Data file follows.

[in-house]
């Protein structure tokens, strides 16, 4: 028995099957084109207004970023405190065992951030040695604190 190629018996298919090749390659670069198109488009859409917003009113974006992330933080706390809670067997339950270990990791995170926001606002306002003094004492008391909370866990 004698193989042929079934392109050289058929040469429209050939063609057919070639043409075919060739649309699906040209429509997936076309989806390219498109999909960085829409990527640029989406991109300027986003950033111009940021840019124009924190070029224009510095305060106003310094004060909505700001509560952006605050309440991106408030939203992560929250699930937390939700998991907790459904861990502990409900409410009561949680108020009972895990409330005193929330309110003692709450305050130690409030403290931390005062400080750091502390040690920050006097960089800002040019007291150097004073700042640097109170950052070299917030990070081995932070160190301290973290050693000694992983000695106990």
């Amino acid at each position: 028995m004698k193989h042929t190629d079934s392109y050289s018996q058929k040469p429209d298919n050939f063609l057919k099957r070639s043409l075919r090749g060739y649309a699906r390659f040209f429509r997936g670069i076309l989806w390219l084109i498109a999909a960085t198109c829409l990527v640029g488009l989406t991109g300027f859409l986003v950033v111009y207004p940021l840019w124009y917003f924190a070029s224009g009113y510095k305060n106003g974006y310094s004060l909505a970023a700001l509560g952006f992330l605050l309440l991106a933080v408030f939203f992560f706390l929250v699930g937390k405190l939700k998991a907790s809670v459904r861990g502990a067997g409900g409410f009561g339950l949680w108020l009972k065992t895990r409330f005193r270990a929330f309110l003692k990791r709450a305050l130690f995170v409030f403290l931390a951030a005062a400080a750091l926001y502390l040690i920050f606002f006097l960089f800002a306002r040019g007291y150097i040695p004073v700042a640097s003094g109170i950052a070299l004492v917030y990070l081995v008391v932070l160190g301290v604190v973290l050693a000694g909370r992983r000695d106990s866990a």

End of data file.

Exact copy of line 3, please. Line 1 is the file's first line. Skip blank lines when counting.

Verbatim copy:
């Amino acid at each position: 028995m004698k193989h042929t190629d079934s392109y050289s018996q058929k040469p429209d298919n050939f063609l057919k099957r070639s043409l075919r090749g060739y649309a699906r390659f040209f429509r997936g670069i076309l989806w390219l084109i498109a999909a960085t198109c829409l990527v640029g488009l989406t991109g300027f859409l986003v950033v111009y207004p940021l840019w124009y917003f924190a070029s224009g009113y510095k305060n106003g974006y310094s004060l909505a970023a700001l509560g952006f992330l605050l309440l991106a933080v408030f939203f992560f706390l929250v699930g937390k405190l939700k998991a907790s809670v459904r861990g502990a067997g409900g409410f009561g339950l949680w108020l009972k065992t895990r409330f005193r270990a929330f309110l003692k990791r709450a305050l130690f995170v409030f403290l931390a951030a005062a400080a750091l926001y502390l040690i920050f606002f006097l960089f800002a306002r040019g007291y150097i040695p004073v700042a640097s003094g109170i950052a070299l004492v917030y990070l081995v008391v932070l160190g301290v604190v973290l050693a000694g909370r992983r000695d106990s866990a």